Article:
Al-Ahram Weekly Online   3 - 9 June 2004
Issue No. 693
Published in Cairo by AL-AHRAM established in 1875

Yunan Labib Rizk

Al-Ahram: Diwan of contemporary life (548)

Roll 'em

On 4 September 1933 Al-Ahram introduced a "Cinema and Entertainment" page. Appearing weekly, and even sometimes on a daily basis, the page comprised a collection of news items and articles on the local scene. Professor Yunan Labib Rizk presents stage and screen stories

Click to view caption

By the beginning of 1934, following several months of formation, the contours of Al-Ahram 's newborn "Cinema and Entertainment" page had taken shape, a development signalled on 11 January of that year by the appearance of a lengthy article, "The cinematographic movement in Egypt", along with two news items and a large advertisement. The first news item reported that Monsieur Etikman Jr had just arrived from France where he had spent several years studying the art of cinema with that country's most famous directors and cinematographers. He had been invited by the recently founded Eastern Cinema Company to direct its first film and after studying the project he selected an outstanding cast: "The budding stage actress Miss Amina Shokeib, the writer/actor Sirag Munir a familiar face on the stage, the well-known actor Omar Wasfi, along with Gamil Ezzat, Hassan Kemal and Abdel- Hamid Zaki." The film itself was Ibn Al-Shaab (Son of the People), by Maurice Qoseiri, dialogue by Habib Gamati and music by the noted musician Gamil Ezzat.

The second announced a repeat showing of Al-Warda Al-Bida (The White Rose). A musical described as "the first of its kind", it starred "Abdel-Wahab, an outstanding actor already reputed as a great singer, and with him many other stars, the individual talent of each one of whom would guarantee the success of any play." Half a million of Cairo's one million people had seen the film when it was first screened, "and it is our good fortune that Fouad I Cinema has hastened to heed the demand of the public who are eager to see Egyptian performers express their national sentiments through drama and dance in a purely Egyptian production."

Alongside the article appeared the advertisement for the film, displaying pictures of the stars Zaki Rostom, Dawlat Abyad, Mohamed Abdel-Wahab and Mohamed Abdel-Quddous. At the bottom we read, "This film, directed by Mohamed Karim, whose work has attracted widespread attention in Europe, is a paragon in the arts of acting, song and cinema. A film that all Caireans must see!"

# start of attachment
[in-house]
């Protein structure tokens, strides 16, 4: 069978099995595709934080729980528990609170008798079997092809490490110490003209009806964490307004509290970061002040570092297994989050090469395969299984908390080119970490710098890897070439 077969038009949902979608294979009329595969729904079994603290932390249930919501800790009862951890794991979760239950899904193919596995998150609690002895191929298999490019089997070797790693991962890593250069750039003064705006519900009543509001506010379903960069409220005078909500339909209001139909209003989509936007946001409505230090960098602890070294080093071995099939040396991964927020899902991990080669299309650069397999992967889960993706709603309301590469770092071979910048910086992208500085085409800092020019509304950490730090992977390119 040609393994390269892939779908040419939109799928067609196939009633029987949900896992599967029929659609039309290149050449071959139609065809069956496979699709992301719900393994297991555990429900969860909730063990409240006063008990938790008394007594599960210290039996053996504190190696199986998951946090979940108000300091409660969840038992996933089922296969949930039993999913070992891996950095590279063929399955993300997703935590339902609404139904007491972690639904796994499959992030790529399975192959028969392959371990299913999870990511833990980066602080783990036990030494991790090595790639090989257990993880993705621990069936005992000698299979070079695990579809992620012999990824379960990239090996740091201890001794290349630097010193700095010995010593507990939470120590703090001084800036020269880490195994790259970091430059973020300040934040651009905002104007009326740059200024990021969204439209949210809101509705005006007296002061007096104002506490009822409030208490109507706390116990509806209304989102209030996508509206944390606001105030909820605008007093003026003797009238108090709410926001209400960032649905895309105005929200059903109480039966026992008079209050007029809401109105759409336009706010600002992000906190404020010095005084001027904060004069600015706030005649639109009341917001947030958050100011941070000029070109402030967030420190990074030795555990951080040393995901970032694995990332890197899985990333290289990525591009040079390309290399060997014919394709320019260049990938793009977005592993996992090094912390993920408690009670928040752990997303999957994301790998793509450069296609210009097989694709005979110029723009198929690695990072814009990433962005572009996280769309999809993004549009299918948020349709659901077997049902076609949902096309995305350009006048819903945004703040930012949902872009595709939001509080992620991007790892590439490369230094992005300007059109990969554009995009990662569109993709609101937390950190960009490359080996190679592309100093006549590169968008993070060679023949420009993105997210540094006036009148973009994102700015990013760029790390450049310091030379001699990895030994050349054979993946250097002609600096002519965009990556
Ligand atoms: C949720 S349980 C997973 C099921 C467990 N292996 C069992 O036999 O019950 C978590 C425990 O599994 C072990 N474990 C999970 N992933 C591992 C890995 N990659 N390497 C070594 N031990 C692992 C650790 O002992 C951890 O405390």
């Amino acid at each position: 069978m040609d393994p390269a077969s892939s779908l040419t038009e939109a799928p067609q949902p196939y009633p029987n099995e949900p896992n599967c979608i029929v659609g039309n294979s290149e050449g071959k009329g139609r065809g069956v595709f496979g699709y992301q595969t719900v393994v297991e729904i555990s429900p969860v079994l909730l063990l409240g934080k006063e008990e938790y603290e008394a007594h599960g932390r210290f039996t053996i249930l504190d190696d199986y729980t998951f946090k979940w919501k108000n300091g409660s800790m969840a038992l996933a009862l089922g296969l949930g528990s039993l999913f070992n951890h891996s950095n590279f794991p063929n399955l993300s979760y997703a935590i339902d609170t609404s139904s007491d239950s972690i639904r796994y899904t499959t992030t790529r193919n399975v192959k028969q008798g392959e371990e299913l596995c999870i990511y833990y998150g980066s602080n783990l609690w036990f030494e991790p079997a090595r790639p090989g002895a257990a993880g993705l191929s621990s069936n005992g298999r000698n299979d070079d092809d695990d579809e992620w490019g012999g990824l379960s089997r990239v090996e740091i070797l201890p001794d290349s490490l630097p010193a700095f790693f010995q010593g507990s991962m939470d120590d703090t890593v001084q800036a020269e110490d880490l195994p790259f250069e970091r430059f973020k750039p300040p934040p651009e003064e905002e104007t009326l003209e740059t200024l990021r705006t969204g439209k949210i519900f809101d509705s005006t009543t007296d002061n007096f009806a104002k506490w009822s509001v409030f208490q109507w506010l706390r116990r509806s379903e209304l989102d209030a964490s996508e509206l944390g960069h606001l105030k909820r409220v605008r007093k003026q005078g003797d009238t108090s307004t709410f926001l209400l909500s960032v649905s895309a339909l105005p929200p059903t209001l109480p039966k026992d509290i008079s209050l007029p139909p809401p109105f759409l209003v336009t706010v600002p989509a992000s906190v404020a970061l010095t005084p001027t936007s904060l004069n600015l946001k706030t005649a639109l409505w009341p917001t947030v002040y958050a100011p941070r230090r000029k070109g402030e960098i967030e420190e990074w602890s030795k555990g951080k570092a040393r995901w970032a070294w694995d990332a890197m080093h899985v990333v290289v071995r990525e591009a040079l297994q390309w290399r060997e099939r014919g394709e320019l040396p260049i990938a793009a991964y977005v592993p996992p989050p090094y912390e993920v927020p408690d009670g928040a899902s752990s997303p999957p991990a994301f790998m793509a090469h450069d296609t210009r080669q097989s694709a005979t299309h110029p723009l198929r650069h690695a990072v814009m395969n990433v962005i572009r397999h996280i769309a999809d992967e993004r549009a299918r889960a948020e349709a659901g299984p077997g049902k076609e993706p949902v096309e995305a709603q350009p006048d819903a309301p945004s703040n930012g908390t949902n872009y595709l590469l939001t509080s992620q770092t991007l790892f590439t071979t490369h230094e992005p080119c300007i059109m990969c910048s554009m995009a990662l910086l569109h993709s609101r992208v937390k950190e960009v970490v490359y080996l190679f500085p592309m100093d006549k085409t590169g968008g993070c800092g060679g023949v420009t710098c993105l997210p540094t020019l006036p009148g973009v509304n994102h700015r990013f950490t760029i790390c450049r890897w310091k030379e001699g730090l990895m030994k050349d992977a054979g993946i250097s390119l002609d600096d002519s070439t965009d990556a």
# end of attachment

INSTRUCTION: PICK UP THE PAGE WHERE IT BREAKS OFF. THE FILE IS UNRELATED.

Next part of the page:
"Cinema and Entertainment" continued with this format at the outset of 1934, and the product was a collection of articles and news items that reflected the interests and concerns of the time. Interestingly, the page editor, who was responsible for catering to these interests, signed himself "The critic", and indicative of his concerns was the article of 21 January, "The cinematographic review: a new art in the cinema industry".

After long holding the field as the sole means for the dissemination of information, the critic wrote, the press was now being rivalled by the cinema, which had offered itself to the service of both the sciences and the arts. "Now audiences can watch the news on their silver screens, in the form of a newsreel which is, in effect, an illustrated article. If the subject of the film is dogs, for example, the director visually presents this genus through photos of its various species, arranging his subject matter in a manner that highlights and contrasts the salient features of hunting dogs versus guard dogs, or of the polar husky versus dogs of other climates. This method can be much more enticing and enjoyable than any ordinary book on the subject."

At the same time, the "critic" attempts to allay fears that the rise of the "visual press" might jeopardise its written counterpart. Under the headline, "The press and the cinema: how we will perceive the journalist on the silver screen", he appears to suggest that the two will reinforce each other. He was particularly enthusiastic about the recently released documentary, Proof, which "portrays the life of men of the press in the course of the pursuit of their work, and the dangers they encounter and the mission they seek to accomplish. The film vividly portrays the influence of the press and its power to shape public opinion."

The cinema, and the documentary in particular, also had a major role to play in projecting a positive image of Egypt. "The critic" takes frequent opportunities to urge those of his fellow countrymen engaged in the new art to select historical and social subjects that reflect the true character of the Egyptian people. This "noble patriotic task" was too vital to be left to foreigners. In "Egyptian history on the silver screen," the "Cinema and Entertainment" columnist reminds readers of how instrumental the Western cinema had been in raising the public's awareness of diverse aspects of world history. "Our hope is that cinema companies in Egypt seek to emulate this example and dedicate themselves to the history of our country and making it come alive again." In this regard, he was delighted to report that the "beloved cinema star" Asia was working on a new film in which she would be playing the role of "a historical personage who had a profound impact on historical events in Egypt in an age reputed for its splendour and grandeur". Although the writer did not reveal the identity of this historical personage in this article, he did several editions later. Asia would be playing none other than the famous Shagarat El-Durr.